The female participants showed emotional regulation difficulties under stress regardless of their parents’ history of childhood trauma or emotion regulation skills. At the same time, boys were specifically more vulnerable to emotional regulation difficulties when their parents also struggled with emotion regulation.
“I think that that speaks to the gendered way our society socializes emotion in boys versus girls,” Osborne said. “We don’t have data to test this, so I’m pulling more from theory and past research, but I think that girls receive more coaching on how to regulate their emotions from teachers, older siblings and peers than boys do. So if boys are not receiving that from their parents, then they may be at greater risk for self-regulation difficulties.”
In particular, parents who reported being unable to set aside negative emotions to pursue their goals–such as getting work done despite being in a bad mood–were more likely to have children who likewise found it difficult to regulate their emotions during stressful experiences.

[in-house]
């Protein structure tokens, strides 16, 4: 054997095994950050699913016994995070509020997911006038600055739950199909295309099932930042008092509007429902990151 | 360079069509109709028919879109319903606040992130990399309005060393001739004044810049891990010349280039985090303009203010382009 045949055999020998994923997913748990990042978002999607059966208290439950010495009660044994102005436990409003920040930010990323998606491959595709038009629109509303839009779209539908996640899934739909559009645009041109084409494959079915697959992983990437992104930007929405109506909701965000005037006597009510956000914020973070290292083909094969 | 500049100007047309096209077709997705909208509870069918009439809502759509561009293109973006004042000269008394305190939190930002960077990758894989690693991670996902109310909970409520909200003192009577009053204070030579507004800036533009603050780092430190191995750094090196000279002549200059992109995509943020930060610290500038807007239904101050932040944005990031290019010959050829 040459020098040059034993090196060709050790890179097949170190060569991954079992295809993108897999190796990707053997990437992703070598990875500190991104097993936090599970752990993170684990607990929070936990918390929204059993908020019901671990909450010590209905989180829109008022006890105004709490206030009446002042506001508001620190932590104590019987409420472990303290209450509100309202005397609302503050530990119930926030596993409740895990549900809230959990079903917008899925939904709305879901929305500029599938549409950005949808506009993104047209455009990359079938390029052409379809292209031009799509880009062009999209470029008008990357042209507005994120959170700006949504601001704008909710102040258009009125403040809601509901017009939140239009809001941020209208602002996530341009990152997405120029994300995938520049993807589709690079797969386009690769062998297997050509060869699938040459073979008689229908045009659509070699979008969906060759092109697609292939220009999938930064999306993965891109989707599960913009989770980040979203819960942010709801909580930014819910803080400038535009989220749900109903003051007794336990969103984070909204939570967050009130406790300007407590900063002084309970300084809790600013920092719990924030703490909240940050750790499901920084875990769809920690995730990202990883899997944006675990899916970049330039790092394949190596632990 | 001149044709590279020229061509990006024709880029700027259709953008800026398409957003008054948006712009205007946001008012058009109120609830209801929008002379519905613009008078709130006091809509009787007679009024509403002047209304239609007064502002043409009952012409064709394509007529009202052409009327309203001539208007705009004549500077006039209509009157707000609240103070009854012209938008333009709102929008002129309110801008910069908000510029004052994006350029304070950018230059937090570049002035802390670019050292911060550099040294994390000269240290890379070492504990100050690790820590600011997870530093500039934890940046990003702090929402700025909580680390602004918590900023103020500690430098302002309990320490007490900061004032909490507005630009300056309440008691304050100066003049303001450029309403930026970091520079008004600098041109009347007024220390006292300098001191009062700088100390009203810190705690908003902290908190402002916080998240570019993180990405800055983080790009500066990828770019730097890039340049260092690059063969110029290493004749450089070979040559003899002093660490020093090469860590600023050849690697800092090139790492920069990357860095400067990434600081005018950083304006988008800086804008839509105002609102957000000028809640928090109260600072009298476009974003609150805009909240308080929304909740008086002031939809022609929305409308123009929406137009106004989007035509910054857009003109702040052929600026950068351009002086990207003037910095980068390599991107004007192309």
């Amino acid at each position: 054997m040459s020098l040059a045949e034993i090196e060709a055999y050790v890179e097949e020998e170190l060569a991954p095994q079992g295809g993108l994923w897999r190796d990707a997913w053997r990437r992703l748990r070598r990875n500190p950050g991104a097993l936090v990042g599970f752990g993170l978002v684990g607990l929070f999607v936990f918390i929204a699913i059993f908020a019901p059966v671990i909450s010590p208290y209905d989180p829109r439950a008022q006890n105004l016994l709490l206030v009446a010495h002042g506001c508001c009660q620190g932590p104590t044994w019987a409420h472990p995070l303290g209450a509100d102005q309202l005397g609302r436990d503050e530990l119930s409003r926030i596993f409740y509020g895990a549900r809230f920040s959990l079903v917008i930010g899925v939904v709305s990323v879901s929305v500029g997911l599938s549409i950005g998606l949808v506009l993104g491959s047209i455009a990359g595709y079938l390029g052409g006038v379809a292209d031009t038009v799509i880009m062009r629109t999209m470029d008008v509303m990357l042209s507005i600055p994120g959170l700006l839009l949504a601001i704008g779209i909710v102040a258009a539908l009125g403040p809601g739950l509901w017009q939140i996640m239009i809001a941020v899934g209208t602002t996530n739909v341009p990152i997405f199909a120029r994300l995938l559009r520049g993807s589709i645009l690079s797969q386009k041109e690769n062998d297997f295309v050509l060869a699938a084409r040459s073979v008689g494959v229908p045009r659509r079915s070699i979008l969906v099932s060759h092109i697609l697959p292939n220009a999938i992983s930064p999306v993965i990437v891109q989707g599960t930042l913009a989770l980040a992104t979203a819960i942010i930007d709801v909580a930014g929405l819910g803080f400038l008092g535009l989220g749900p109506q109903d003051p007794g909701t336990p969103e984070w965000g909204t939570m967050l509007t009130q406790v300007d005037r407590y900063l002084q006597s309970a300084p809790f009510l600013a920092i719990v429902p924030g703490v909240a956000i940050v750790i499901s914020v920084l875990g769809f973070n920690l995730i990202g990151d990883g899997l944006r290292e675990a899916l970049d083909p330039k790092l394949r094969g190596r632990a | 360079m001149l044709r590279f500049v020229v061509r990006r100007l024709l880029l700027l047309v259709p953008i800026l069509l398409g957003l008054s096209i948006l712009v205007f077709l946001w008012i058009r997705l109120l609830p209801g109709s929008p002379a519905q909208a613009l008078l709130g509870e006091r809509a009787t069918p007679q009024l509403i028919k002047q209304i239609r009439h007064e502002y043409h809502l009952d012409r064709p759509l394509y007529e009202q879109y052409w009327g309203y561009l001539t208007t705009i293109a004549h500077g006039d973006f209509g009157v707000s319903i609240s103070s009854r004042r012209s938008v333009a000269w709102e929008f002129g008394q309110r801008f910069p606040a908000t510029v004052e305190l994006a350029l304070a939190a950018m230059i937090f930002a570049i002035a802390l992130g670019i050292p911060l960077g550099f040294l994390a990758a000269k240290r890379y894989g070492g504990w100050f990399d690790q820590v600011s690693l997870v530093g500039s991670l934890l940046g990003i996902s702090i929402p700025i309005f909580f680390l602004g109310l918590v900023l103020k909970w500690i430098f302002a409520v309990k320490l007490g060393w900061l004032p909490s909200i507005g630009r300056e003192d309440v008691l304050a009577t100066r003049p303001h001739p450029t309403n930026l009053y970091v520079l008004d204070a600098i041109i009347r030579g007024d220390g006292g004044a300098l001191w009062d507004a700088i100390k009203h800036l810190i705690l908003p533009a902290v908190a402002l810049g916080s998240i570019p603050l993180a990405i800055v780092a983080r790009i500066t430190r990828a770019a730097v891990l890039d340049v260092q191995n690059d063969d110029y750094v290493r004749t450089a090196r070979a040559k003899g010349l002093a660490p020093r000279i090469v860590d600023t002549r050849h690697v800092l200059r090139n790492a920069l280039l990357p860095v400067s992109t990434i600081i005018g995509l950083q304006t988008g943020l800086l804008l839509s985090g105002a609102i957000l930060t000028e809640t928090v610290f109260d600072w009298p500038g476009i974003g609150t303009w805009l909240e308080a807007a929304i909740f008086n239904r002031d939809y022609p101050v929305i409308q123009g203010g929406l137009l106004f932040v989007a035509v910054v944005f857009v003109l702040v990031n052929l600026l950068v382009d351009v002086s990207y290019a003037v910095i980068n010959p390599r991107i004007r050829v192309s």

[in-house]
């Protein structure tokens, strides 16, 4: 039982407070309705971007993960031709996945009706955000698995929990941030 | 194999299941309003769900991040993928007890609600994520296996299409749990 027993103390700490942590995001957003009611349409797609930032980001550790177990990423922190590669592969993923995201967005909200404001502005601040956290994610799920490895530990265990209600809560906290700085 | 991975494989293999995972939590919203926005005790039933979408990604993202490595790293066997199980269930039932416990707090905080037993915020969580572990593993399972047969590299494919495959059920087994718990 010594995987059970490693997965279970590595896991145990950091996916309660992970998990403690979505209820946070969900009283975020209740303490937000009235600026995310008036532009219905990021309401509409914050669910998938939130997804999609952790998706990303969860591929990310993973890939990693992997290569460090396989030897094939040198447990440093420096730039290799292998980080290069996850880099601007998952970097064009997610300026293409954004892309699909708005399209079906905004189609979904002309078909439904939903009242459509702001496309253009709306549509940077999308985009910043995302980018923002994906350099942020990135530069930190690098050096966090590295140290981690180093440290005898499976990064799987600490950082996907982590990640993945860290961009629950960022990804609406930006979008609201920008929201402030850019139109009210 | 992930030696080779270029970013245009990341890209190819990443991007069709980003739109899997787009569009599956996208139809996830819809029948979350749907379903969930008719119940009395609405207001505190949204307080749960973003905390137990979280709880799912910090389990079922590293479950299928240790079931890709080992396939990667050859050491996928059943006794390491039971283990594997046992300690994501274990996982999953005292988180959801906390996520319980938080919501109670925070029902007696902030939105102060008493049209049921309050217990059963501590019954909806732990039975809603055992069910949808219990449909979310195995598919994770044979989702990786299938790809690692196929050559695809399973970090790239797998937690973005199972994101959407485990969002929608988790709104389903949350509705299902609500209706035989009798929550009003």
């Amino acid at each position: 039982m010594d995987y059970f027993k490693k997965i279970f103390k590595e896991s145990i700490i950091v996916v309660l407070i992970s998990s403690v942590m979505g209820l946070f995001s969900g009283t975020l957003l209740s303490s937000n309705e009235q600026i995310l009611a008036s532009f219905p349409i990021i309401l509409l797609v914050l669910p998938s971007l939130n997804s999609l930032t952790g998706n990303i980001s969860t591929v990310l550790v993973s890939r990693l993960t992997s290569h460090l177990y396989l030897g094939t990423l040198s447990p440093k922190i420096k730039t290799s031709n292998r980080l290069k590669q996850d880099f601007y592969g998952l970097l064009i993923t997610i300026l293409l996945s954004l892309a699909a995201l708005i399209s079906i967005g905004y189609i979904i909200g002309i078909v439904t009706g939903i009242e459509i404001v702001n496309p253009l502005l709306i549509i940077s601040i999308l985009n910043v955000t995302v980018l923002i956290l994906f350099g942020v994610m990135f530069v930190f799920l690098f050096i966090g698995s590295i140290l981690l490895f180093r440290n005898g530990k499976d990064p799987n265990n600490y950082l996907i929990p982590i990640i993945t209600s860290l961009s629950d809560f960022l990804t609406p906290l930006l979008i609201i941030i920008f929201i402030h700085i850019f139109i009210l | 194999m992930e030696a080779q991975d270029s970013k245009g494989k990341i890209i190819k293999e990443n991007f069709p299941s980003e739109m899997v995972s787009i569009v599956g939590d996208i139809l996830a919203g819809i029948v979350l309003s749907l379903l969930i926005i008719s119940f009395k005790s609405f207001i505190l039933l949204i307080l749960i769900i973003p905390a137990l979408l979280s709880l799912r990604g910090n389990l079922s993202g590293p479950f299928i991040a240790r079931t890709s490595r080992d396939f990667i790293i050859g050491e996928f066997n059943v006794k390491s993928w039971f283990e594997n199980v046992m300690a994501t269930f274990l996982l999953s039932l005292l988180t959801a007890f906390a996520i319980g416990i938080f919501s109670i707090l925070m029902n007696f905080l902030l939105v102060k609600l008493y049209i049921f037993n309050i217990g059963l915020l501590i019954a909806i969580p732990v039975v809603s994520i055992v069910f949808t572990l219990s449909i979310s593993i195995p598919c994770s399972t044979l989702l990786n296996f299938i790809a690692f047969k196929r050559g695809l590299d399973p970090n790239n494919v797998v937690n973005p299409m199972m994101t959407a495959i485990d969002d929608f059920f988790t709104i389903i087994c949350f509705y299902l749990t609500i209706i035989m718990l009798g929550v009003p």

Modeling healthy responses to stress
Although having a history of childhood trauma doesn’t predestine an individual to pass down their experiences to their children, Osborne said it is something to be aware of. Modeling habits like taking a pause before reacting to stressful situations to assess how you’re feeling can go a long way in teaching children how they should respond to challenges.
“From a very young age, the best thing to do is to just reflect back to the child what they are experiencing,” Osborne said. “If you see a child crying, instead of saying, ‘Oh, I’m so sorry. What happened?’ you can say, ‘You’re crying. I can see that you’re sad. What made you sad?’ That A, defines the emotion for them so it’s helping them identify that emotion, and B, it encourages them to reflect on what happened and to tell you in their own words what caused the emotion.
“It’s similar to how if you had a parent with alcoholism, you may have learned to stay away from alcohol and may want to teach your kids to do the same. It’s important to tell them, ‘We have a tendency not to regulate our emotions well, so we are going to keep tabs on it together to make sure that this doesn’t develop into something more harmful for you later.'”
Coauthors of this study include UGA researchers Margaret O’Brien Caughy and Assaf Oshri, and Erin Duprey, of the University of Rochester Medical Center.